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Yemenis Demand Exposing Parties Obstructing Implementation of Riyadh Agreement

Yemenis Demand Exposing Parties Obstructing Implementation of Riyadh Agreement

Sunday, 13 June, 2021 - 07:15
A general view of the southern port city of Aden, Yemen, January 22, 2018. (Reuters)

Saudi Arabia’s Ambassador to Yemen Mohammed bin Saeed Al-Jaber reaffirmed on Saturday that the Kingdom, leading the Arab coalition backing the official government in the war-torn country, continues to work with each party of the Riyadh Agreement.


The Riyadh Agreement is a Saudi-sponsored conflict settlement that was cosigned by the internationally recognized government of Yemen and the Southern Transitional Council (STC).


“We are counting on everyone to put the interest of our fellow Yemeni people above all else,” said Al-Jaber in a tweet that urged expediting the return of elected Yemeni government officials to the interim capital, Aden.


According to Al-Jaber, the return of ministers to the battle-weary country would better enable the government to perform its duties, especially on alleviating the suffering of Yemenis and completing the implementation of all aspects of the agreement.


Today, many Yemenis are raising their voices in demand for breaking the silence on who is standing in the way of realizing the Riyadh Agreement and exposing the parties blocking government efforts on ending the war, economic crisis and the Iran-backed Houthi coup in Yemen.


Inked in August 2019, the deal offers a political umbrella for bridging the gap between the government and the STC. It includes political, security, military, economic and development agreements.


As the result of extensive shuttle diplomacy by Saudi Arabia, the agreement was signed and followed by a mechanism for speeding up its implementation.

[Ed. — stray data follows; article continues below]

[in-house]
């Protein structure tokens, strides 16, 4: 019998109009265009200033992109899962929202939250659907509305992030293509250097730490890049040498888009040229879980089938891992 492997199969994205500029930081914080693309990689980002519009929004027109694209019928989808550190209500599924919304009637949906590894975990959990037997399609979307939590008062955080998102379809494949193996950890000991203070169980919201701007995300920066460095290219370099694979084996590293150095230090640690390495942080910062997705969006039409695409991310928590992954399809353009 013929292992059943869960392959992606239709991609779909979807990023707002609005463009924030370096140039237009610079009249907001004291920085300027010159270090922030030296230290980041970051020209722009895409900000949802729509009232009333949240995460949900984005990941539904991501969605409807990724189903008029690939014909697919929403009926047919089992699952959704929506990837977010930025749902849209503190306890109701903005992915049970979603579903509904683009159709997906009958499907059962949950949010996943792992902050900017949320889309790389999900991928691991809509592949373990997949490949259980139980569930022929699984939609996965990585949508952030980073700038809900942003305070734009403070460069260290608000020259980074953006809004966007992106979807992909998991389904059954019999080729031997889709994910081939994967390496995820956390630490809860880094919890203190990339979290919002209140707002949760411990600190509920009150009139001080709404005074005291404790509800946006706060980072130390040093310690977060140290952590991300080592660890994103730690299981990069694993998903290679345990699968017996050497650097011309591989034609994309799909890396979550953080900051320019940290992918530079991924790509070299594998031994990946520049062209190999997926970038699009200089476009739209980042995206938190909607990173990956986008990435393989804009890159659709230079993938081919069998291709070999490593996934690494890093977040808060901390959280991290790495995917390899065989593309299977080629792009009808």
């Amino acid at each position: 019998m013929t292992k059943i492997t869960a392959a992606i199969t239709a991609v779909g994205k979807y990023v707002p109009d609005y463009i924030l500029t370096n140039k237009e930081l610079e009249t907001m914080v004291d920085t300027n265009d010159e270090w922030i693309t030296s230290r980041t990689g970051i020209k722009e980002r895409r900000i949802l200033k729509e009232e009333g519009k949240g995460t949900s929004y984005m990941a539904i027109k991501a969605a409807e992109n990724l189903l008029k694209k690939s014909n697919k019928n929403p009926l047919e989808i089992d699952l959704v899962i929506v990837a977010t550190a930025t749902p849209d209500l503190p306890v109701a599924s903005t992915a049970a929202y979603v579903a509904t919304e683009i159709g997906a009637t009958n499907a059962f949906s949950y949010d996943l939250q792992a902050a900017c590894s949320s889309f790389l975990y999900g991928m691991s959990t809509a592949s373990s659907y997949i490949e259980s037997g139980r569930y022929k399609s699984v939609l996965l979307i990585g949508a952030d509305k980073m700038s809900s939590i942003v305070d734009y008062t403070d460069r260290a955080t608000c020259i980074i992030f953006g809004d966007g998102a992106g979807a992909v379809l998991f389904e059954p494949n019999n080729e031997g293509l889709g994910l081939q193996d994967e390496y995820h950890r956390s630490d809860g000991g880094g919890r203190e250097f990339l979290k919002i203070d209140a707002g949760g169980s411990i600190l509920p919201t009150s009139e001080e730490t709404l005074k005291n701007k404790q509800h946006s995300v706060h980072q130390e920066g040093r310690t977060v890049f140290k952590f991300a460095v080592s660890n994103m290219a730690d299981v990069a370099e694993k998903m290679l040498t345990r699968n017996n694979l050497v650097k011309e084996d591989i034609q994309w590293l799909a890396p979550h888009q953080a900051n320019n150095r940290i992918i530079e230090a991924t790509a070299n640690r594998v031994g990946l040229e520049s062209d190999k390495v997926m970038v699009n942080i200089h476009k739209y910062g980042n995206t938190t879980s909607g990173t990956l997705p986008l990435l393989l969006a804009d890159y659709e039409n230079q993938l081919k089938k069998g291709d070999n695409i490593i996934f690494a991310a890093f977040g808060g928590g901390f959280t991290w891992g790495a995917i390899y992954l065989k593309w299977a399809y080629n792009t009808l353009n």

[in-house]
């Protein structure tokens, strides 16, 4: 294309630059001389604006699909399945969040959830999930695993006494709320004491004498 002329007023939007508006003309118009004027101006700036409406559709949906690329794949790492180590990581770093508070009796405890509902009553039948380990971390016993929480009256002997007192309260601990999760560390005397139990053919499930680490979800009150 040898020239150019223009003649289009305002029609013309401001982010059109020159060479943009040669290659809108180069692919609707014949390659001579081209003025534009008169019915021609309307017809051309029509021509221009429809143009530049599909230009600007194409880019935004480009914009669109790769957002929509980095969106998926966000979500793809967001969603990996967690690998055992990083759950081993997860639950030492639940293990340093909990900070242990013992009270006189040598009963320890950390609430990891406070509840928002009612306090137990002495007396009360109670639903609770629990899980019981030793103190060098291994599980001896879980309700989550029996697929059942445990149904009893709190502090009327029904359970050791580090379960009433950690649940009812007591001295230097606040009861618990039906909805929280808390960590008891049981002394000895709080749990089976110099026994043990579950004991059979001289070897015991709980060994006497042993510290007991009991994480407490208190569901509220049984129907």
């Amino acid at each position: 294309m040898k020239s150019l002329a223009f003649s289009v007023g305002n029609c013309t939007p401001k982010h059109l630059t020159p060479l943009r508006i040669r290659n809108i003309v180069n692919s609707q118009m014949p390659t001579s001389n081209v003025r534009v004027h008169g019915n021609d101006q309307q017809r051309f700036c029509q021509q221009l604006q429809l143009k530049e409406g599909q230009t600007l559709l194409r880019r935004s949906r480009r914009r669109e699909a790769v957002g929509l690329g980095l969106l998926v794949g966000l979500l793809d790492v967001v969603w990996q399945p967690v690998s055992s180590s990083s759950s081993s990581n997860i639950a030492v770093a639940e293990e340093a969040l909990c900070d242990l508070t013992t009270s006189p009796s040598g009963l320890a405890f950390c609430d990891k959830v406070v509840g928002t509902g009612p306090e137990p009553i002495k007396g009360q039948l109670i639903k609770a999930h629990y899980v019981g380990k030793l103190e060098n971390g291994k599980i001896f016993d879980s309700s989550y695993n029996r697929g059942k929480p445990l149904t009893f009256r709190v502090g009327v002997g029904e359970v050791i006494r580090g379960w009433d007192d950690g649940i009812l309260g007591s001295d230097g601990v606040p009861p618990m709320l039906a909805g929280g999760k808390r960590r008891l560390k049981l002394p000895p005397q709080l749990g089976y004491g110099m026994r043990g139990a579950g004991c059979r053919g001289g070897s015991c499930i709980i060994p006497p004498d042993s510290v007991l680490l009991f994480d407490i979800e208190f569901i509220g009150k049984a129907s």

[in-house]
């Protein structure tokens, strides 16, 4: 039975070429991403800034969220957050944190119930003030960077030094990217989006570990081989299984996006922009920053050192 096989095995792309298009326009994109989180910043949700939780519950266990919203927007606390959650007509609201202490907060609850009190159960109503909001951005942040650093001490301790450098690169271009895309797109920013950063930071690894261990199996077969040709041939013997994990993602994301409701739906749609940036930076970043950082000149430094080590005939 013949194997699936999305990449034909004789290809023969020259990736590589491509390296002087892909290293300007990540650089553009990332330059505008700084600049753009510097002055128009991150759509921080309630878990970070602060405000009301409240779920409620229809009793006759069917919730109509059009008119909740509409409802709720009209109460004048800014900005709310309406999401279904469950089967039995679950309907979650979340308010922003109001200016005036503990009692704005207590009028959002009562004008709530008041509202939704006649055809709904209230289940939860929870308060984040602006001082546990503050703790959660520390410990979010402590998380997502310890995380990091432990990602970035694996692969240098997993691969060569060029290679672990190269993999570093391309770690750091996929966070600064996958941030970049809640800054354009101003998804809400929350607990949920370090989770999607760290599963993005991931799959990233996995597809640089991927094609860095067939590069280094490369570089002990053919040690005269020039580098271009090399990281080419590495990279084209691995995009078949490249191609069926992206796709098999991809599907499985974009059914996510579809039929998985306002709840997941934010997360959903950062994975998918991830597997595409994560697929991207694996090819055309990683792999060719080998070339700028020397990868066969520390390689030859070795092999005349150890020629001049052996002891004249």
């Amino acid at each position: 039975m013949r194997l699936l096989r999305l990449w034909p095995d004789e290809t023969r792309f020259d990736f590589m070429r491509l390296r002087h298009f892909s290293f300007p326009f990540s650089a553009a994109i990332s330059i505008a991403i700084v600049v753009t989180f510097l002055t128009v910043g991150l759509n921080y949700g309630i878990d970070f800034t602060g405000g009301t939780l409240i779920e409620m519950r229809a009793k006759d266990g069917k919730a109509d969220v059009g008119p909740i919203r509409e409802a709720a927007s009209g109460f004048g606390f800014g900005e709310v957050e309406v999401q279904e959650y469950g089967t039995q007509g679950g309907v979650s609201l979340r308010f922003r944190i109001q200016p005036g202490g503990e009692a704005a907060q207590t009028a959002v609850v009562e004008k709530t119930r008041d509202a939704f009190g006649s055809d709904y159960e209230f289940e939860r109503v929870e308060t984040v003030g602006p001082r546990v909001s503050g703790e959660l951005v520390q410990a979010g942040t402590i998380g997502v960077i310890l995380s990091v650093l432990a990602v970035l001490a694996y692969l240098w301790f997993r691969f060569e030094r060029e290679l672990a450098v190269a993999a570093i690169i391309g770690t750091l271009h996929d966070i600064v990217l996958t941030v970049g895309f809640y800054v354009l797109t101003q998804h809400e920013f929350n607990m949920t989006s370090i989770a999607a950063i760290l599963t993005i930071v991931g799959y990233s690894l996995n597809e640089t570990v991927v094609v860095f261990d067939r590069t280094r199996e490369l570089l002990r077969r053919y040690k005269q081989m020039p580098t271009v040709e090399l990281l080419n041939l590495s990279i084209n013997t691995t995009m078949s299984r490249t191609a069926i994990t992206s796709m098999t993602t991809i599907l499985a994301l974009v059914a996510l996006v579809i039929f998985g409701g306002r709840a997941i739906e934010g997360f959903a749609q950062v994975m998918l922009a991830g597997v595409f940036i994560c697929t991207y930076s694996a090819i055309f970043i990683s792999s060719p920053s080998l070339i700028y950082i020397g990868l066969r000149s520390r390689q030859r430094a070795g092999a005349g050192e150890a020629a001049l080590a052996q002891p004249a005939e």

The deal was deemed a success after producing a technocratic government that represents all parties to the Yemeni political spectrum involved in the Riyadh Agreement.


However, implementing the military and security aspects of the understanding has fallen short of expectations. Some provisions were met, while others remain pending.


“There are some parties who insist on obstruction to achieve personal goals that do not serve Yemeni citizens, the government, or the political spectrum,” Yemeni activists who requested anonymity told Asharq Al-Awsat.


They warned of what they labeled as a “gamble” taken by those blocking the full application of the agreement at a time when living conditions are hitting new lows in Yemen.


The activists explained that Houthis stand to gain the most from the stalled implementation.


As for Al-Jaber’s remark on the need for state officials returning to Aden, activists noted that “shuffling the cards only serves enemies, and that those inhibiting the execution of the Riyadh Agreement must be exposed.”


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